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Three saints for the week …
10th August St Laurence, Deacon and Martyr (d. 258)
Laurence was one of the seven deacons of the Church of Rome and was executed on 10th August 258, four days after Pope St Sixtus II and his companions, it is thought by being burned alive on a gridiron … By now, few of the facts of his life are known for certain: he was probably a Spaniard from Toledo. A basilica was built over his tomb fifty years after his death, by the Emperor Constantine, and the anniversary of his martyrdom was kept as a solemn feast – with considerably more solemnity than that of Pope Sixtus II (we do not know why). By the sixth century, it was one of the most important feasts throughout much of western Christendom. His name occurs (with Sixtus’) in the earliest Canon of the Mass.
11th August St Clare of Assisi (1193-1253)
She was born at Assisi and came under the influence of St Francis. She left home at the age of 18 and, under Francis’s guidance, began a community that grew to become the order of the Poor Clares (she was later joined both by her sister and by her widowed mother). In its radical attachment to poverty the Rule of the order was much more severe than that of any other order of nuns. In 1215 Clare obtained from the Pope the privilege of owning nothing, so that the nuns of the order were to be sustained by alms and nothing else. Such a rule was (like the Franciscan rule) both a challenge to established structures and a risk to those who followed it, and successive Popes tried to modify it. In 1247 Pope Innocent IV promulgated a new Rule that allowed the ownership of communal property: Clare rewrote it. A later attempt at mitigation in 1263 partly succeeded (perhaps because Clare was dead by then): some communities followed the old, strict rule and some followed the new. Clare was a noted contemplative and a caring mother to her nuns. She died at Assisi on this day in 1253.
14th August St Maximilian Kolbe (1894-1941)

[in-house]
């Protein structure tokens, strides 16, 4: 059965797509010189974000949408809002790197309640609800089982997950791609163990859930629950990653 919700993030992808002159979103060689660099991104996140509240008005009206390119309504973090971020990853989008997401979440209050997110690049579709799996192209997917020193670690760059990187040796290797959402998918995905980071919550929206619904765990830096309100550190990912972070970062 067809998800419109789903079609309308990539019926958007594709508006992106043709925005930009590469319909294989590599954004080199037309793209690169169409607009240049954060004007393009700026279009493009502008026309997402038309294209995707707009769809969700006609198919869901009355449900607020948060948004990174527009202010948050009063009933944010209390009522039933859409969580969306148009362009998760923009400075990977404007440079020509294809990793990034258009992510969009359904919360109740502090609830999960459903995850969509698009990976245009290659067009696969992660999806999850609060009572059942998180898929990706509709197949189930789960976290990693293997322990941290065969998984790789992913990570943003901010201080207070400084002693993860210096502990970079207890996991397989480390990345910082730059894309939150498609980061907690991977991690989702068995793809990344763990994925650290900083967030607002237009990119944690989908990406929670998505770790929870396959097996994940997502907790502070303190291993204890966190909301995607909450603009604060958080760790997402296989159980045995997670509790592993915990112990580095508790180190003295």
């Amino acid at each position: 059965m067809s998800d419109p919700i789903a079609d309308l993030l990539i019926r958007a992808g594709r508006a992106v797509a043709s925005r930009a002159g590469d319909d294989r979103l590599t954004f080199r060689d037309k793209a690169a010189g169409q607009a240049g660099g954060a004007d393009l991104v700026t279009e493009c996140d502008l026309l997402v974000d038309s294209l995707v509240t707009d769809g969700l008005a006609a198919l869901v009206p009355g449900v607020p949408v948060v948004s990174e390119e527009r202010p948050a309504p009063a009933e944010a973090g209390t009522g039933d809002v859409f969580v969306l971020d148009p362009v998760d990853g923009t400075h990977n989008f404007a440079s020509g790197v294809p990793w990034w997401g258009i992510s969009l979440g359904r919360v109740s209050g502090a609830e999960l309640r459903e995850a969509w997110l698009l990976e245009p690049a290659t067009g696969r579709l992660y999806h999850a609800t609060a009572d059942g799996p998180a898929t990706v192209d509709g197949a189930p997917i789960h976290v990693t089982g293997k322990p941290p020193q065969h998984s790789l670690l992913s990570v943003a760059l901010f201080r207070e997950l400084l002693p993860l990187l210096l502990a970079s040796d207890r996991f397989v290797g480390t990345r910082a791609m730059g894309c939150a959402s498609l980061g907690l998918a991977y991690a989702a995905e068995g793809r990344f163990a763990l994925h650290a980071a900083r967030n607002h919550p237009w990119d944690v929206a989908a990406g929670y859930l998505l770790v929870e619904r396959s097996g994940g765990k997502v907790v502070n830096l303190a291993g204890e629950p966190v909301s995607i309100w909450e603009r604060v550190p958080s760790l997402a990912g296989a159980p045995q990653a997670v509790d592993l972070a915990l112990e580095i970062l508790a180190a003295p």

He was born on 8 January 1894 in occupied Poland: he joined the Franciscans in Lwów in 1910, and was ordained to the priesthood eight years later, as his country became free and independent for the first time in over 120 years. He believed that the world was passing through a time of intense spiritual crisis, and that Christians must fight for the world’s salvation with all the means of modern communication. He founded a newspaper, and a sodality called the Knights of Mary Immaculate, which spread widely both in Poland and abroad. In 1927 he founded a community, a ‘city of Mary’, at Terezin: centred round the Franciscan friary, it attracted many lay people, and became self-supporting, publishing many periodicals and running its own radio station. In 1930 he went to Japan, studied Buddhism and Shintoism, and through the Japanese edition of his newspaper spread the Christian message in a way that was in harmony with Japanese culture. In Nagasaki, he set up a ‘Garden of the Immaculate’, which survived the atomic bomb. He also travelled to Malabar and to Moscow, but was recalled to Poland in 1936 for reasons of health. When the Nazis invaded in 1939, the community at Terezin sheltered thousands of refugees, most of them Jews. In 1941 he was arrested and sent to the concentration camp at Auschwitz, where he helped and succoured the inmates. In August of that year a prisoner escaped, and in reprisal the authorities chose ten people to die by starvation. One of the men had a family, and Maximilian Kolbe offered to take his place. The offer was accepted, and he spent his last days comforting his fellow prisoners before being given a lethal injection on 14th August. The man he saved was present at his canonization in 1982. The cell in which he died, in the centre of Auschwitz 1, is now a shrine to his memory. St Maximilian’s martyrdom, however, is possibly the least important thing about him. We are none of us likely to find ourselves in a position to emulate his sacrifice, and speculation as to the heroic way in which we would have behaved in his place is a pernicious waste of time. What is important is that he acted the way he did because of who he was – or, rather, because of who he had become. It is because of who he had become that we revere him as a saint: he would have been a saint (though perhaps not canonized) even if he had not been martyred. And that process of becoming is something we can all emulate. We can all become people for whom doing the right thing is obvious, natural, and easy. It requires no heroism, no special gifts: just perseverance, and prayer. He is the patron saint of amateur-radio operators, of drug addicts, of political prisoners, of journalists, of prisoners, and of the pro-life movement.